Protests erupted across the Middle East decrying the film “Innocence of Muslims,” after a trailer was released and then dubbed in Arabic. By Sunday, protests had spread as far as Australia.
Federal law enforcement authorities in the United States have told the Associated Press that Nakoula Bassely Nakoula is the main figure behind the film.
|Nakoula Bassely Nakoula|
They linked him to “Sam Bacile,” a false name used by a man who initially told AP that he was the director. He was brought in for questioning Sunday. He was released the same day, but said he would not go back to his home, around which the media is encamped. It is thought he may be in hiding.
Other media reports suggest Bacile may be his son.
Those working on the film ― who say they were duped ― said they were paid by a man going by the name Sam, but the checks were in the name of Abanob Baseely Nakoula ― Nakoula’s son.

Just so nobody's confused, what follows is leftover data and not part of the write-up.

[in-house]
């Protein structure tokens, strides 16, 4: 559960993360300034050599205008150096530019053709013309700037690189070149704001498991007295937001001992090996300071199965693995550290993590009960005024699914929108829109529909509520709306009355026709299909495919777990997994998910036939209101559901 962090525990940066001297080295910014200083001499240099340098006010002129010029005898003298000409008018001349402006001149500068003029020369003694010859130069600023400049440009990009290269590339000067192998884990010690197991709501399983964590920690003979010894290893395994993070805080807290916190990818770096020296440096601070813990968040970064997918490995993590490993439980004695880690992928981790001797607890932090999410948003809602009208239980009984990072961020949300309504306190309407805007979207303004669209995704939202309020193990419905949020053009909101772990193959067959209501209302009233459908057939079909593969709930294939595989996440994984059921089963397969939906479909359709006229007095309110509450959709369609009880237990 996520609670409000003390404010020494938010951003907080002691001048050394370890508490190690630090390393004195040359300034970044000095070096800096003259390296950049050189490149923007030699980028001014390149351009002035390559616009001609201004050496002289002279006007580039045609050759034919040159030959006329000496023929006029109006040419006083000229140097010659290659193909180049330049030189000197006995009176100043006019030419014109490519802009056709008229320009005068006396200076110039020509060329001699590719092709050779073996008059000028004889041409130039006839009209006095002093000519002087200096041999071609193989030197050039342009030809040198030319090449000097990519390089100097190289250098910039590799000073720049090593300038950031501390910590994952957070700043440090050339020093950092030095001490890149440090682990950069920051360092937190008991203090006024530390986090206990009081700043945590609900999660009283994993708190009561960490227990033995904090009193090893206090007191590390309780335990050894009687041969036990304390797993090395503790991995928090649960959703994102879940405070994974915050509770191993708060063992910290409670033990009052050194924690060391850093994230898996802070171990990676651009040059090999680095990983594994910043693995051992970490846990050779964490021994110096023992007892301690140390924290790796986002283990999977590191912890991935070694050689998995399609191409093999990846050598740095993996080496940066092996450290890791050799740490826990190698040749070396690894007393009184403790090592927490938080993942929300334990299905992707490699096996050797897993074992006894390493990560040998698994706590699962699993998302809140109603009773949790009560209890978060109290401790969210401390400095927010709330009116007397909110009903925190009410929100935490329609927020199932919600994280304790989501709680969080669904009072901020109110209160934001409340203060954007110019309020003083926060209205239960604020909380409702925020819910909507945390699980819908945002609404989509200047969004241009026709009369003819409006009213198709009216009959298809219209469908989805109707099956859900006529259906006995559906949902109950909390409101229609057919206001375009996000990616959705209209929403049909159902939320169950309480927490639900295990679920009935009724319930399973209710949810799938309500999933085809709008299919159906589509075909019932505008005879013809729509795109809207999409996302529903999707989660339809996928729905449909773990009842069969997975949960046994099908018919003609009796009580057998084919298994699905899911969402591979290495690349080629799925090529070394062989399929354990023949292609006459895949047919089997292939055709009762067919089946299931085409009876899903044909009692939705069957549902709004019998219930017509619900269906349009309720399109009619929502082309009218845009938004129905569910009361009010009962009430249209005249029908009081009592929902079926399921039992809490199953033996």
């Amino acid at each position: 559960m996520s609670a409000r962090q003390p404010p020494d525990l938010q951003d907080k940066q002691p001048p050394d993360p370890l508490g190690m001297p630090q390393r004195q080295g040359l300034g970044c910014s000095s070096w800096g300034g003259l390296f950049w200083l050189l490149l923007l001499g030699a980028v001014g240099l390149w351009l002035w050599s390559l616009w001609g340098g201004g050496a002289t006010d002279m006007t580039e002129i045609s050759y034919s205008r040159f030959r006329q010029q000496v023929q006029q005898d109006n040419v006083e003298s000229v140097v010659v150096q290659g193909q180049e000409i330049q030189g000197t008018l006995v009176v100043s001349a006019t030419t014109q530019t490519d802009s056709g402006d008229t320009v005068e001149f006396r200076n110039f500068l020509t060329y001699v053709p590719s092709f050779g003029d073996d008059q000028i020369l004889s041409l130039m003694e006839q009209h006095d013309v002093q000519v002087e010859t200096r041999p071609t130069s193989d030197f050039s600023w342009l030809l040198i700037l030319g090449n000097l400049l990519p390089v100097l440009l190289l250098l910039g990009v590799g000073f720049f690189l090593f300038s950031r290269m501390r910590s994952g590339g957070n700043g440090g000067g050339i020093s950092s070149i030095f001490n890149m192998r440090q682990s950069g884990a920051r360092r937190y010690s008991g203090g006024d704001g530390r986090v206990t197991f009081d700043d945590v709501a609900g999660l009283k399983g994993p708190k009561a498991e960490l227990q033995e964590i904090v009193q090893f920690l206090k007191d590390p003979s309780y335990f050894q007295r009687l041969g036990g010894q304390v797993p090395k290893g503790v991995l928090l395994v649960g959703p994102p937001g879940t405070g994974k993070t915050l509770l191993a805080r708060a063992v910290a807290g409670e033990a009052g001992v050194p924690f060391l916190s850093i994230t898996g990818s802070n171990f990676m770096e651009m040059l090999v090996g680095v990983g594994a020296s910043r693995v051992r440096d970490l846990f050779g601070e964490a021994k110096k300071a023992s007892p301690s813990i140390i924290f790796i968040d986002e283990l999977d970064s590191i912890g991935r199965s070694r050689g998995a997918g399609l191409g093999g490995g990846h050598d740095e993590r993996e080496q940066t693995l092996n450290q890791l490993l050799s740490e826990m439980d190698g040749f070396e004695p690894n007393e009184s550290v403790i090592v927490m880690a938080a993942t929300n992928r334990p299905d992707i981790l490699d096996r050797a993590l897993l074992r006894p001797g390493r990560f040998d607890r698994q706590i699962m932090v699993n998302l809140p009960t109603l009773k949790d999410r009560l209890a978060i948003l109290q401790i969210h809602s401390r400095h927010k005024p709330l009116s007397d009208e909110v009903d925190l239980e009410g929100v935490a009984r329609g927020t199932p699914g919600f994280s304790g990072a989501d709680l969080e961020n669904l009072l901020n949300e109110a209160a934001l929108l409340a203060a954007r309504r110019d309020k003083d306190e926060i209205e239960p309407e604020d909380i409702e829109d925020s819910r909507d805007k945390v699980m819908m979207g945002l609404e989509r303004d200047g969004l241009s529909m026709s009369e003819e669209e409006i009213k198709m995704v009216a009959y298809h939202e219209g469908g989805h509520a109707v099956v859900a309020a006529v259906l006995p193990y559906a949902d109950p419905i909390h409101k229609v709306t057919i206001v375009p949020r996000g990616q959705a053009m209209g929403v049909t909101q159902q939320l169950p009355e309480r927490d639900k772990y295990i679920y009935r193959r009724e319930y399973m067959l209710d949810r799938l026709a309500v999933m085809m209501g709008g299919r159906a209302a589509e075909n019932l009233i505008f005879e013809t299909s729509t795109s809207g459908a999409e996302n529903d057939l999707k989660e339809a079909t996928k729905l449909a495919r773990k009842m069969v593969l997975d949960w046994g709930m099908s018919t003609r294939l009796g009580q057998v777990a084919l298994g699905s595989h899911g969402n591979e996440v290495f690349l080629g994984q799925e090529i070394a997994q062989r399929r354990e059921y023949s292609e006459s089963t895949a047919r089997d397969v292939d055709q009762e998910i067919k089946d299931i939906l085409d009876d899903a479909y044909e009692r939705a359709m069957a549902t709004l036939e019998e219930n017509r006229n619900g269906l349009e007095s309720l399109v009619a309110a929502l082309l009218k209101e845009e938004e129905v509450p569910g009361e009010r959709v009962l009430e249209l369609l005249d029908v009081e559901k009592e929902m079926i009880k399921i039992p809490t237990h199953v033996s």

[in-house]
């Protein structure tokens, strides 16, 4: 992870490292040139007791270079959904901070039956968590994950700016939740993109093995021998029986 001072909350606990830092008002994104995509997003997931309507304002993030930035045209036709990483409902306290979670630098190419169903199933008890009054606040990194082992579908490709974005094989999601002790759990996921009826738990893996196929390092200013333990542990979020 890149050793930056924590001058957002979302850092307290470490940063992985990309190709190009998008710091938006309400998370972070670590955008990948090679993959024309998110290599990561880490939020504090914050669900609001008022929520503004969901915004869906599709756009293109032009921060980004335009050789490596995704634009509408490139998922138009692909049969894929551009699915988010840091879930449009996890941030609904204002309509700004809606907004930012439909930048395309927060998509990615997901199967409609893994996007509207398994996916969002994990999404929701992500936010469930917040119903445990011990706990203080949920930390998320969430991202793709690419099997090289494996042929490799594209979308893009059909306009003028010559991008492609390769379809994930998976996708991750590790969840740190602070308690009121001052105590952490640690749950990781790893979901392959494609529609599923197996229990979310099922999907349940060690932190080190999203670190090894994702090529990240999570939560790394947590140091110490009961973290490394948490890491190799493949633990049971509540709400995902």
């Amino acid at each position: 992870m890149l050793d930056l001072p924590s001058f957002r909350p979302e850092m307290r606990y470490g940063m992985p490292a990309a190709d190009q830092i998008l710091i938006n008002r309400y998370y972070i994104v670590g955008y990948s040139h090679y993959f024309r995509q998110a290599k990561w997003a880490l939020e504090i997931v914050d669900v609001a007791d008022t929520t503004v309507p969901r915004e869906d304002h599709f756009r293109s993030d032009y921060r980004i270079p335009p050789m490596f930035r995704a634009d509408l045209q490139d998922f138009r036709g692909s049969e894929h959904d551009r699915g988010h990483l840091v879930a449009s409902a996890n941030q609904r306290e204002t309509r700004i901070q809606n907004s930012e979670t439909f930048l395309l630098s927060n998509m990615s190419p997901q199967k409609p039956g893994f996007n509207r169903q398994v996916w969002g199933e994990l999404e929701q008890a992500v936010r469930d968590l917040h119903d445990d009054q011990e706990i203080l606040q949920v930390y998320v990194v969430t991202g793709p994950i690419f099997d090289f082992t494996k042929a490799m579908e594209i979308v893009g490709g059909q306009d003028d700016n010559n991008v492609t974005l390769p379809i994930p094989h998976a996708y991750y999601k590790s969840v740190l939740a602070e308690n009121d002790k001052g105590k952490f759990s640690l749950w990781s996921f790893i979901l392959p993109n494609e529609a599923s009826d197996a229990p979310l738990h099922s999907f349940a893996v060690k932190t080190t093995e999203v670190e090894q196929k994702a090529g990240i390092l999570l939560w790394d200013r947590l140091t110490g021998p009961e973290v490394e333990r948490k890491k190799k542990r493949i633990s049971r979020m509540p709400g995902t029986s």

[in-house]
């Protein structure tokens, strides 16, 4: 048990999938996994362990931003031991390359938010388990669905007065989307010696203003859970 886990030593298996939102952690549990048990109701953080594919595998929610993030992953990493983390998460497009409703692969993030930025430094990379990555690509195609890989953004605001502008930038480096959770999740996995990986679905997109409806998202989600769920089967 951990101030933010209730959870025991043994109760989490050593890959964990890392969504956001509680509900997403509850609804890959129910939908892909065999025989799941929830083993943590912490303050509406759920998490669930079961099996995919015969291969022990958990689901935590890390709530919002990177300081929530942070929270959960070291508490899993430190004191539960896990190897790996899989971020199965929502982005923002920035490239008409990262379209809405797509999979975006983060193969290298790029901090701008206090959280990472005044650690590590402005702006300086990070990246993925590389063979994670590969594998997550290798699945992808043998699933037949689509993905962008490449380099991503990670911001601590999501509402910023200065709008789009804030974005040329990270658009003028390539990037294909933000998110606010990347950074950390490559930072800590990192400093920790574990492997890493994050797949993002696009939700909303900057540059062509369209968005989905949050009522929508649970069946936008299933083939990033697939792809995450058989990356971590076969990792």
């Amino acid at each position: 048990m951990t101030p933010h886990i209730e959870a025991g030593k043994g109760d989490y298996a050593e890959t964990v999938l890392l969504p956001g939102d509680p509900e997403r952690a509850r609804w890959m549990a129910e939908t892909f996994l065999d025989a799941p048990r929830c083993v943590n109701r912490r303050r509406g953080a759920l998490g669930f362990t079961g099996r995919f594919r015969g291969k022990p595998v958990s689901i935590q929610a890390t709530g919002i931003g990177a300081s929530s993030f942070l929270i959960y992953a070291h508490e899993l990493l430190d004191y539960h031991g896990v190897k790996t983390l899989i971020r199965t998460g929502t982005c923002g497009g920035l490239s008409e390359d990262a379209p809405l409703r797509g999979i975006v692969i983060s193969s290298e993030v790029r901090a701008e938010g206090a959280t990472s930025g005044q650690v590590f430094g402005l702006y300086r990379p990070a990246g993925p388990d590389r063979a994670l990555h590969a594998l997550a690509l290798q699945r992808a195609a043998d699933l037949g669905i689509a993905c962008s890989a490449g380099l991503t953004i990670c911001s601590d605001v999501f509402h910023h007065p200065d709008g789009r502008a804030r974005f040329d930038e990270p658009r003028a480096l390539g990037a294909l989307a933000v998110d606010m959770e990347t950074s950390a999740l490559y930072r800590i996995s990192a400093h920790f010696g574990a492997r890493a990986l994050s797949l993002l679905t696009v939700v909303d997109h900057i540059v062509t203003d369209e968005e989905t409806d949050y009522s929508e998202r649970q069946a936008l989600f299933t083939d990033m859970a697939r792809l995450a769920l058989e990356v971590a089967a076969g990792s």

Bacile had claimed to be an Israeli Jew, and that “Innocence of Muslims” was funded by Jewish backers, but Israeli Authorities say they have no record of a citizen by that name, and the film is thought to have been funded by Media for Christ, a Christian non-profit organization based in California and led by a Christian from Egypt.
A phone number used by Bacile was traced by police to Nakoula, who is out on parole for financial fraud.
Nakoula says he is not Bacile, but knows who Bacile is. He says that he was only involved in logistics for the film.
But he admitted to uploading the trailer for the film, a breach of his parole, which bars him from using the Internet. And if he really is Bacile, it won’t be the first time he has used a false name ― court papers from 2010 say he has used more than a dozen in the past.
Whether Nakoula or not, whoever is actually behind the film has certainly led the media in a merry dance, and a dangerous one at that.
By Paul Kerry (email@example.com)